AImage of pain co-created by Deborah Padfield with Chandrakant Khoda from the series Face2Face © Deborah Padfield;BImage of pain cocreated by Deborah Padfield with Linda Sinfield from the series Perceptions of Pain © Deborah Padfield;CImage of pain co-created by Deborah Padfield with Alison Glenn from the series Face2Face © Deborah Padfield;DImage of pain co-created by Deborah Padfield with Liz Aldous from the series Face2Face © Deborah Padfield;EImage of pain co-created by Deborah Padfield with John Pates from the series Perceptions of Pain © Deborah Padfield
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f1-prm-20-123: AImage of pain co-created by Deborah Padfield with Chandrakant Khoda from the series Face2Face © Deborah Padfield;BImage of pain cocreated by Deborah Padfield with Linda Sinfield from the series Perceptions of Pain © Deborah Padfield;CImage of pain co-created by Deborah Padfield with Alison Glenn from the series Face2Face © Deborah Padfield;DImage of pain co-created by Deborah Padfield with Liz Aldous from the series Face2Face © Deborah Padfield;EImage of pain co-created by Deborah Padfield with John Pates from the series Perceptions of Pain © Deborah Padfield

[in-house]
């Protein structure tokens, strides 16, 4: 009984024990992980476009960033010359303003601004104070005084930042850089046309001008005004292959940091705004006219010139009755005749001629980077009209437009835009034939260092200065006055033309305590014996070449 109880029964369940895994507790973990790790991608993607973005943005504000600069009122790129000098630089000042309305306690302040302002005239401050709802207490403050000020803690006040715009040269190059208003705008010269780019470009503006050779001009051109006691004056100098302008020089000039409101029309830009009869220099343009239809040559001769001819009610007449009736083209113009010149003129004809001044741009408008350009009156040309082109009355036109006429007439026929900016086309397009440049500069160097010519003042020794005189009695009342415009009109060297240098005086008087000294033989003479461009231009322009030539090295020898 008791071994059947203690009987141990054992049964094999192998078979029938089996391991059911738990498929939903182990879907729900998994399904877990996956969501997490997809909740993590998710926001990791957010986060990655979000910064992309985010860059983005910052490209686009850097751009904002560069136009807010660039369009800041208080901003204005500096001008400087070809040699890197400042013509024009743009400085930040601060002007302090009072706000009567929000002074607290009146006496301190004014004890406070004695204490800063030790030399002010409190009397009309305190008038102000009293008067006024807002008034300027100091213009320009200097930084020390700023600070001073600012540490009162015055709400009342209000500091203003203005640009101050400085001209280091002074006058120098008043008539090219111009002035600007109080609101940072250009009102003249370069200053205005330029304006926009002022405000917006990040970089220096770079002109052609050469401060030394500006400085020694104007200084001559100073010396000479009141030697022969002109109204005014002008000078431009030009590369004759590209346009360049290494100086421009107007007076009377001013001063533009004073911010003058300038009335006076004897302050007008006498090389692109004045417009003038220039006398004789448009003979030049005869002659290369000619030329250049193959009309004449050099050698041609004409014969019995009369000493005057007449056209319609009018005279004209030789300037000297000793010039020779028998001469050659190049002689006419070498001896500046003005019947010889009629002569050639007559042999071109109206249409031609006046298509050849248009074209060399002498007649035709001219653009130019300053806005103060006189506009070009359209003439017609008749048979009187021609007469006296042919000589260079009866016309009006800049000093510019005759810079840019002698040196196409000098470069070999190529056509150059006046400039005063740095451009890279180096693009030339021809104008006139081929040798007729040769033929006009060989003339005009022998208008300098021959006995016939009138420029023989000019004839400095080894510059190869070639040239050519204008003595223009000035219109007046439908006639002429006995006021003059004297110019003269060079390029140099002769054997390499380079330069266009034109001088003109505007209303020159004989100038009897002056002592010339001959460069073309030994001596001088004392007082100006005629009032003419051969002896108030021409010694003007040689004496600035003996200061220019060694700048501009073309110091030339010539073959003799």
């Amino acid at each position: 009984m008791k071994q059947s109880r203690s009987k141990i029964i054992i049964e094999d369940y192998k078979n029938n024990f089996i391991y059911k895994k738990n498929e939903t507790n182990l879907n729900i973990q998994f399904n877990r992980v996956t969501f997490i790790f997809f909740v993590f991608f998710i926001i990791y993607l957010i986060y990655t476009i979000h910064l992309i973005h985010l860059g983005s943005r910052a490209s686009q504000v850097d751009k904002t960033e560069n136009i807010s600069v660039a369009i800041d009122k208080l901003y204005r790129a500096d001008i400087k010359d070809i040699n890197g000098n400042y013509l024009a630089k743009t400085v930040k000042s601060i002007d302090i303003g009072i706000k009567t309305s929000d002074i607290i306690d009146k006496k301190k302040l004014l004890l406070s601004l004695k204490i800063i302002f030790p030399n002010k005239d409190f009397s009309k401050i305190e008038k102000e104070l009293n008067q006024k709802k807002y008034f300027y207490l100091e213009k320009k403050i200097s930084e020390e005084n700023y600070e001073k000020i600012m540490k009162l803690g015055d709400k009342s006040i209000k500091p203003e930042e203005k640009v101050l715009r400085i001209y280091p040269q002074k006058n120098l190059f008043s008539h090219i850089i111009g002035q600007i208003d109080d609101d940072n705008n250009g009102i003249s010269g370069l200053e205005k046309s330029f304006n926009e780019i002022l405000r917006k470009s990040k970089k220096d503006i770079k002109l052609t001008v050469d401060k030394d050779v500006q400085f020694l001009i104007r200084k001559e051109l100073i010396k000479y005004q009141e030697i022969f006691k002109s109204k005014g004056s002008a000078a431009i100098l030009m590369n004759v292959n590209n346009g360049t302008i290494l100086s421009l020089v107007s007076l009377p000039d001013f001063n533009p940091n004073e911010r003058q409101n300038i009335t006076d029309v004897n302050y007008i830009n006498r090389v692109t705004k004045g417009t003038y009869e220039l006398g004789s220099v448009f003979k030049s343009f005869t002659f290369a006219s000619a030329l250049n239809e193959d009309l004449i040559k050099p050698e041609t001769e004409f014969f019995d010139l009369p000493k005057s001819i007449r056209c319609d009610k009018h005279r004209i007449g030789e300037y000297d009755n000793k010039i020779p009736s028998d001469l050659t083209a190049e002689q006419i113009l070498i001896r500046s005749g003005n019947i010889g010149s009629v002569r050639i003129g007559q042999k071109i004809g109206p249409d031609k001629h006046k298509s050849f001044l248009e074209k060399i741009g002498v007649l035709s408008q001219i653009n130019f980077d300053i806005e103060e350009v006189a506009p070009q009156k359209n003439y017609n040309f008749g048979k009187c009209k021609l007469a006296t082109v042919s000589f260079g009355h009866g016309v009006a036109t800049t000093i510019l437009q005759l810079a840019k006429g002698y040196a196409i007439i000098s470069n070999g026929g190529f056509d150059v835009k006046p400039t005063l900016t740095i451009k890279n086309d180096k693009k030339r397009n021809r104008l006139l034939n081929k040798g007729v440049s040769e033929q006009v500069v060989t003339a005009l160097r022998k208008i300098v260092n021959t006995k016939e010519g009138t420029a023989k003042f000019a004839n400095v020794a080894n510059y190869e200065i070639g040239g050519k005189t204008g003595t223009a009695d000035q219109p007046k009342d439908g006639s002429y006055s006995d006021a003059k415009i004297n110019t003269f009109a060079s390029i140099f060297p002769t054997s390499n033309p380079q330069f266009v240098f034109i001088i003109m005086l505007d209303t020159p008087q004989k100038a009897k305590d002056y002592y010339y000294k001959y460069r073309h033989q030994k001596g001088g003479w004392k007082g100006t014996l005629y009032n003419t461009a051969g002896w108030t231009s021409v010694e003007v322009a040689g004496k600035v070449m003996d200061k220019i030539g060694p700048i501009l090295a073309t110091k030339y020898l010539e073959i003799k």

Mentions: Photographs were co-created by the first author (DP) with patients on the waiting list for treatment for varied chronic facial pain; the methodology is described in Padfield (26,32). Photographs taken by the artist in collaboration with the individual experiencing pain were subsequently reviewed on a computer, and the patient and artist selected some images for modification, again as a collaboration, to express as clearly as possible the patient’s experience of her or his pain. A selection of these photographs was integrated with a selection of images from an earlier project (produced with patients experiencing musculoskeletal pain [2,33]) to create a set of 54 ‘pain cards’. Selection for the final set was made using data from the earlier study, patient and public responses from exhibitions in hospitals and galleries, and in consultation with clinicians. The images were reproduced as laminated pain cards measuring 142 mm × 105 mm so that they could be easily handled without damage. Predominantly, the photographs feature objects as metaphors for pain (eg, sparks between electrical wires, or hot or sharp materials or objects; Figures 1A, 1B and 1C); several depict pain located on the body; and some are more symbolic, abstract and ambiguous, enabling projection of varied emotions onto the image, which would not necessarily be the same for any two viewers. Some images were both metaphorical and abstract; even apparently literal images, such as barbed wire, can have associations such as torture (Amnesty International logo, www.amnesty.org.uk/) that may be conveyed intentionally or unintentionally as part of the experience of pain (Figure 1B).